than those of our direct interest. In case we do know extra keys, we
can add them to and treat the corresponding as
additional noise variables. We will show in
Section 4.3 that the use of additional noise
variables significantly improves the accuracy of lsquare.
4 Evaluation
In this section we evaluate our lsquare method on two Internet
trace data sets. Our results suggest that lsquare generally
produces more accurate estimates than countmin. Even better
accuracy can be achieved through the use of additional noise
variables. In addition, the accuracy of lsquare degrades
gracefully when less memory is available.
The Internet traffic data used in our evaluation is collected by
National Laboratory for Applied Network Research (NLANR) [12].
We choose two sets of data: BELL02 [2] and TERA04
[15]. Brief information of the data sets is given in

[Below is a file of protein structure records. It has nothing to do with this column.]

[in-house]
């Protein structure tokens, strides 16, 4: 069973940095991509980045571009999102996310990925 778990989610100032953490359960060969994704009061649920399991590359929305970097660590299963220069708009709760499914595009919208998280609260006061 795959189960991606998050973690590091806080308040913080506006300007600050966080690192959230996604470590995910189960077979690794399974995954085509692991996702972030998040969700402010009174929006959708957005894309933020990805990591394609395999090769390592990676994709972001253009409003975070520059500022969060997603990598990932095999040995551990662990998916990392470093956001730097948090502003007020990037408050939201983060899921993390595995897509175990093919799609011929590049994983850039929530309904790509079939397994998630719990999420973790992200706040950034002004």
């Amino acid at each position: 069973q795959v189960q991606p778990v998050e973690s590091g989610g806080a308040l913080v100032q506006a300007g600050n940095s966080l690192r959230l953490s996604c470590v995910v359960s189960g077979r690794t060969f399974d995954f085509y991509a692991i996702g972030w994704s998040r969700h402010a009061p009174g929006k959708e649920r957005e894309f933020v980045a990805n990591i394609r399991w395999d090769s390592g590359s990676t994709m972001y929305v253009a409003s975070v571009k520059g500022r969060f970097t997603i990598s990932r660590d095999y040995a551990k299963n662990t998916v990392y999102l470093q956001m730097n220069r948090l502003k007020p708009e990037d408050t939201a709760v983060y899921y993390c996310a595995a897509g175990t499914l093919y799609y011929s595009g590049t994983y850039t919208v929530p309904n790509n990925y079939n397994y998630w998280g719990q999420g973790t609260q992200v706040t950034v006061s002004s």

Table 2. Figure 1 shows the
traffic amount of top heavy hitters in two data sets. We can
see that the traffic distributions are highly skewed.
Table 2:
Data Set Information

BELL02 
TERA04 
Time 
2002/05/19 (12PM) 
2004/02/09 (89AM) 
Volume 
8.371 GB 
0.106 GB 

Figure 1:
Traffic amount of top 200 hitters in BELL02 and TERA04

We use a relative error metric to evaluate the estimation.
When evaluating an estimate for a specific key , we use
This metric gets close to 0 when the estimation is accurate and it
can indicate whether we have overestimated or underestimated results.
When we evaluate the estimation result as a whole, we use the average
error